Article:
The international media today picked up comments from Uganda’s President, Yoweri Museveni, saying that Uganda’s tourism industry should rival that of Spain’s.
His comments, made in Uganda’s ‘New Vision’ newspaper were then picked up by Agence France-Presse (AFP) and published in global news platforms such as The Guardian.
After reading The Guardian article I did something I very rarely do – I read the comments section.
The first comment came from one Herman Lategan and said:
Other early commenters followed a similar theme in their comments:
Whilst I find the hateful and widely misinterpreted rhetoric of anti-homosexuality in Uganda deeply worrying I equally find it sad to see a country lumped with such a characteristic as its one defining feature.
Equally, I am not convinced that by choosing to not visit Uganda (let alone leaving comments under Guardian articles) you are doing anything to help alter this hateful and misunderstood rhetoric that is a much larger than just Uganda.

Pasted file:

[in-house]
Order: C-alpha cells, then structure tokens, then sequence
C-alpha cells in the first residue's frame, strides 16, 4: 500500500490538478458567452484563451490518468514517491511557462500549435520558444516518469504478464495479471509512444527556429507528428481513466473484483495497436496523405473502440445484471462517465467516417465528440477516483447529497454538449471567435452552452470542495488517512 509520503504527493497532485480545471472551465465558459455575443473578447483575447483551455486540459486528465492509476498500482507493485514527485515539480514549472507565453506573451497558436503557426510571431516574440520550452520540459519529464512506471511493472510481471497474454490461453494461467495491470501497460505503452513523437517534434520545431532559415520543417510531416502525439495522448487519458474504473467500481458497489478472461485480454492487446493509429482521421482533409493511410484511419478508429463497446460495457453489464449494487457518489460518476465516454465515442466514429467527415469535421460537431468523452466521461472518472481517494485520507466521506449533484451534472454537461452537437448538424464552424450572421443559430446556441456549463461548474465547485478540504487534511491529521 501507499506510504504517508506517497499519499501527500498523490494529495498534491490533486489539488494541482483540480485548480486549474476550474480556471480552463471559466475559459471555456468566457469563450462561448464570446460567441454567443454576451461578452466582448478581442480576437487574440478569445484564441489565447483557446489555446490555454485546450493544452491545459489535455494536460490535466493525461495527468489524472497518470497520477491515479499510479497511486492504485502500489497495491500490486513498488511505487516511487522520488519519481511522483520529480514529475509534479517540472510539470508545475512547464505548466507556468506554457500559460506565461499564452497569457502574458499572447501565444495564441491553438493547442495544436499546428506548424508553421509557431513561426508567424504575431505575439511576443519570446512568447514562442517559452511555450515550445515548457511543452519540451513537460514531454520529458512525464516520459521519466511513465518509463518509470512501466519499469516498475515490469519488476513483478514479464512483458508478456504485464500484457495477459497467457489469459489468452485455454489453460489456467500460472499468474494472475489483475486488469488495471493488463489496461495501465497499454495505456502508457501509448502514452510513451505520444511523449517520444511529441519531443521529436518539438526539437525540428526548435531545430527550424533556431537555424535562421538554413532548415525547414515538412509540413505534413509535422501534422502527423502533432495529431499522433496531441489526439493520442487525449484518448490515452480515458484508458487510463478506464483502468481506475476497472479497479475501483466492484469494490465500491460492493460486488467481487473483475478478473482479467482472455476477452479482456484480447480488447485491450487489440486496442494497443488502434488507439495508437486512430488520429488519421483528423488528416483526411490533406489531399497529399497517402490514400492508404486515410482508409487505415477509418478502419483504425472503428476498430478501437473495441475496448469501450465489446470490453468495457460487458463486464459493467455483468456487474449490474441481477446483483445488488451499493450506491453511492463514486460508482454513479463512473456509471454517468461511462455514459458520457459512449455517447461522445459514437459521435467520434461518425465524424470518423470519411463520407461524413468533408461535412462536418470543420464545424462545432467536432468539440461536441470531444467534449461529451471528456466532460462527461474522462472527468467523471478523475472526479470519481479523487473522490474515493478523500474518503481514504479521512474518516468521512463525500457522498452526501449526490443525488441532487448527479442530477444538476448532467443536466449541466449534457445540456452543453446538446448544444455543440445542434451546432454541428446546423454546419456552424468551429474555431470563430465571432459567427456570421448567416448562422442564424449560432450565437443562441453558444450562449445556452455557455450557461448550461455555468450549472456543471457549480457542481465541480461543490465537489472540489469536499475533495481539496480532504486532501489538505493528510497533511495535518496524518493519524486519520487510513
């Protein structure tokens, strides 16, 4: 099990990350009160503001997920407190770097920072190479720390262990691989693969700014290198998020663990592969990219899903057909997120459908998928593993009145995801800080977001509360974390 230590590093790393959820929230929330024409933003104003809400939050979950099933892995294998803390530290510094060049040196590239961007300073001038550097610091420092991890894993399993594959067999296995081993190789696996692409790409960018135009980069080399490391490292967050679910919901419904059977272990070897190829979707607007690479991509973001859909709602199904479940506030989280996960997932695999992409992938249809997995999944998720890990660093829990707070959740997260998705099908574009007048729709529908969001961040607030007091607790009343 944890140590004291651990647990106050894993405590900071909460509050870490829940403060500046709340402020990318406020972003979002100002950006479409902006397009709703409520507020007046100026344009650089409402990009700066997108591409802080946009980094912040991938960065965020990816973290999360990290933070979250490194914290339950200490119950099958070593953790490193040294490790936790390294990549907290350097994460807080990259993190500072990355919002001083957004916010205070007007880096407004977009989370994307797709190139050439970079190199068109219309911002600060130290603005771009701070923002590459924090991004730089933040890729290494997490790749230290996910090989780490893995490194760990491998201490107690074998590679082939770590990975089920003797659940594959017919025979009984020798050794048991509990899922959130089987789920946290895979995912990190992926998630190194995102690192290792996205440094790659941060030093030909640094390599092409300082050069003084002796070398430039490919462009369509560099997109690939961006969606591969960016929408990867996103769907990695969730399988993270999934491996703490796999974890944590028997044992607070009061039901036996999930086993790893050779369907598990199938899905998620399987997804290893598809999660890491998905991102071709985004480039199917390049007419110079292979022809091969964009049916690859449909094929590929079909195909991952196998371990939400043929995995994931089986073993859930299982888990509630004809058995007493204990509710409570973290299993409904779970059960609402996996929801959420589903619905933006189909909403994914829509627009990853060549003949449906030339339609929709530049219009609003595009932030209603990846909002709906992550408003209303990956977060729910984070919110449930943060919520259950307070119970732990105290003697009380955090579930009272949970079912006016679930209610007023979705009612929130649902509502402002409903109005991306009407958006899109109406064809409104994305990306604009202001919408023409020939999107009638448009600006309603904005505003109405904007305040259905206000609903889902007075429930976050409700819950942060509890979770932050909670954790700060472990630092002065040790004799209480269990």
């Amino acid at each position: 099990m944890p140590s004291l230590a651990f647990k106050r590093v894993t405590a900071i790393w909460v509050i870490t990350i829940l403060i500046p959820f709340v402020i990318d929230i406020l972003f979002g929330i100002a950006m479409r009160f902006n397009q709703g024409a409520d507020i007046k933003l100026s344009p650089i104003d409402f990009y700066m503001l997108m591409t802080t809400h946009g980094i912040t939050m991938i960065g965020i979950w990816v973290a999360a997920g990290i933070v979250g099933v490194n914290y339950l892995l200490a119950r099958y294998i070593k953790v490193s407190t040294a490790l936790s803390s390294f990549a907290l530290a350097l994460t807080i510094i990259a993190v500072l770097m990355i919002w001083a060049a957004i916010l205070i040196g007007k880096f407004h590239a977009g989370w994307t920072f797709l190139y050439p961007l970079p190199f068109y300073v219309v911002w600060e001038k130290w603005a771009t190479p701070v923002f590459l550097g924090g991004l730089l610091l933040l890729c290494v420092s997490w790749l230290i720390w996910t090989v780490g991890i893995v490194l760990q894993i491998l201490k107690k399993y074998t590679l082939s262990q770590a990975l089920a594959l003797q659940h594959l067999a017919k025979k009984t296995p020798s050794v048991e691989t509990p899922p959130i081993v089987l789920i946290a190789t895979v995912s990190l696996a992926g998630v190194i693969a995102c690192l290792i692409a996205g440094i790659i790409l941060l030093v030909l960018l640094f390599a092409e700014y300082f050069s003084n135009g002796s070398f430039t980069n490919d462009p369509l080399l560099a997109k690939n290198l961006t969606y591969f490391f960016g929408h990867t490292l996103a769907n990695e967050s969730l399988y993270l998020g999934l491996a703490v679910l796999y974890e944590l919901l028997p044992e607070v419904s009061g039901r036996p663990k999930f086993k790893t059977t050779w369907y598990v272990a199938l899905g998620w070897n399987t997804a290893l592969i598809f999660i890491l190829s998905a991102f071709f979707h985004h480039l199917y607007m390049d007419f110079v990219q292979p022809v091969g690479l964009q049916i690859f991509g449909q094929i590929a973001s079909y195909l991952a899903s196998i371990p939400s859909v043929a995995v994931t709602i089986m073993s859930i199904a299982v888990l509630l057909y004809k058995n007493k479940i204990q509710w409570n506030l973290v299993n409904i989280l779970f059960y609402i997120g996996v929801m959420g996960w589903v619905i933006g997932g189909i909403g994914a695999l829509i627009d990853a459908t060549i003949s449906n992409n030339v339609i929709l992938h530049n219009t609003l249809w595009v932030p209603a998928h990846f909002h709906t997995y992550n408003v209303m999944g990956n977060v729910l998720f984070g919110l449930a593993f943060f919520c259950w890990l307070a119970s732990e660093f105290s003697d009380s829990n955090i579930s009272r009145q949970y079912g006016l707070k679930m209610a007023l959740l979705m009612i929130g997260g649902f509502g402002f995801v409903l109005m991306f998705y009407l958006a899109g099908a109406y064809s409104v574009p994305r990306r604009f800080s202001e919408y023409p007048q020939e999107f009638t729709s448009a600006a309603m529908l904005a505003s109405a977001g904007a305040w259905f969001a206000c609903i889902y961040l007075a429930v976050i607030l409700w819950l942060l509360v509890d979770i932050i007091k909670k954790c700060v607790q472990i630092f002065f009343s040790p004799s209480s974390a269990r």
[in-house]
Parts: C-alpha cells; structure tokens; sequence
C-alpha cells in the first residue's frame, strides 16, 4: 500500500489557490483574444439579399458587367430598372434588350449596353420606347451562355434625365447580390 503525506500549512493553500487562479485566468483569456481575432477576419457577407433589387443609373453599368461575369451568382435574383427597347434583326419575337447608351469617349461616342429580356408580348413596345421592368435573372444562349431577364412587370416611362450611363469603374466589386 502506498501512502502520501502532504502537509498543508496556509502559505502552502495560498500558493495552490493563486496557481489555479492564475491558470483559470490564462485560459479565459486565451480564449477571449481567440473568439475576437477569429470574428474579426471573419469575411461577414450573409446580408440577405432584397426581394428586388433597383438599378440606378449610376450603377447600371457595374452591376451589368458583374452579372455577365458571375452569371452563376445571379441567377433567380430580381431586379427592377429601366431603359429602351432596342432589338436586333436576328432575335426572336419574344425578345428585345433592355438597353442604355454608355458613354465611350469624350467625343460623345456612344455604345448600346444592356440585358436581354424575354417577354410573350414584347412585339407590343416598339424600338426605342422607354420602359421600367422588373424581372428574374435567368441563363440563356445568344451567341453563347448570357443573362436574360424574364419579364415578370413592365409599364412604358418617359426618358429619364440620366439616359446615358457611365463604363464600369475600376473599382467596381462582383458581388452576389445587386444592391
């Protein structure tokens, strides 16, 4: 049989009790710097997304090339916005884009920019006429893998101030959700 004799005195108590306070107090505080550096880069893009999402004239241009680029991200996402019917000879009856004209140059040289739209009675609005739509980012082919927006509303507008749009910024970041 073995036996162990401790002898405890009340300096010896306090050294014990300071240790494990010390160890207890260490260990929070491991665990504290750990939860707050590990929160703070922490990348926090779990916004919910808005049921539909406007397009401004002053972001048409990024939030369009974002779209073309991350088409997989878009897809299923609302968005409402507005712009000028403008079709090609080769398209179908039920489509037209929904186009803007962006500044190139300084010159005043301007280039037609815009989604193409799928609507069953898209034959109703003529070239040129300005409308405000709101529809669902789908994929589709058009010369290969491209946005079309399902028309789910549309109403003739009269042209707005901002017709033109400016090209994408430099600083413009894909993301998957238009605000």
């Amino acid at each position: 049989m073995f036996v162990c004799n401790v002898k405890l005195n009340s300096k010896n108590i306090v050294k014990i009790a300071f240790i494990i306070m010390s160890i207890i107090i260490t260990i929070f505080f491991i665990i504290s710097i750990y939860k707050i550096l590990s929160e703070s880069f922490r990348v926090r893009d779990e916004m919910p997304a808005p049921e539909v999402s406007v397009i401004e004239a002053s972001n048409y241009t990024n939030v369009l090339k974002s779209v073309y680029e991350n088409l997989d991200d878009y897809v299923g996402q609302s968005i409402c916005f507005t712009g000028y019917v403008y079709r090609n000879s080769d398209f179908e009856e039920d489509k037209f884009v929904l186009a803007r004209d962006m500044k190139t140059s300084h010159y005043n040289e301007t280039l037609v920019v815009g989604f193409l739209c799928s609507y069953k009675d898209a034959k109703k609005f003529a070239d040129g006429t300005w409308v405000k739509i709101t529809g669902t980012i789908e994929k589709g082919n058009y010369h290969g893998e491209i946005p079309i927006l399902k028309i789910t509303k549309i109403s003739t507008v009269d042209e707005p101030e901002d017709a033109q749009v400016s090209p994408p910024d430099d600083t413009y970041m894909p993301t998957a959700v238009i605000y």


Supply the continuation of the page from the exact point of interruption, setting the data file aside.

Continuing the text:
What I do know though is that Uganda faces a huge image problem in ‘the west’ and these comments, at least in part, are a symptom of this.
This image problem is one exasperated by painfully fictitious portrayals in the media such as the one in Series 2 of the Newsroom that I have just finished watching (other than the lyrics of Band Aid 30 I struggle to think of anything recent that is so crass).
Or, closer to home, try searching Uganda on the Guardian’s home page. All you will find are articles about the anti-homosexuality bill, the hunt for war-lord Josef Kony or bizarre novelty pieces quoting some supposedly hilarious thing an official once said.
Whilst all legitimate issues to cover they are, by themselves, playing into a mainly false perception of what Uganda is like.
In short, it’s crass, it’s unhelpful and it represents a form of low level journalism that I dislike. And importantly it’s all people in the UK (my home country, the place I love most), hears about Uganda (my home, the place that is pushing for that top spot in my heart).
I find that really fucking sad.
I was about to write something along those lines in the comments section when this well-intentioned comment, one which many in Uganda would see as a balanced response but many in the UK will read like trolling, popped up.
I wasn’t sure I had the stomach to ever enter into the comments section of The Guardian let alone on a subject like this and so I headed back here to the safe shores of Hynd’s Blog.
Sane and respectful comments welcomed!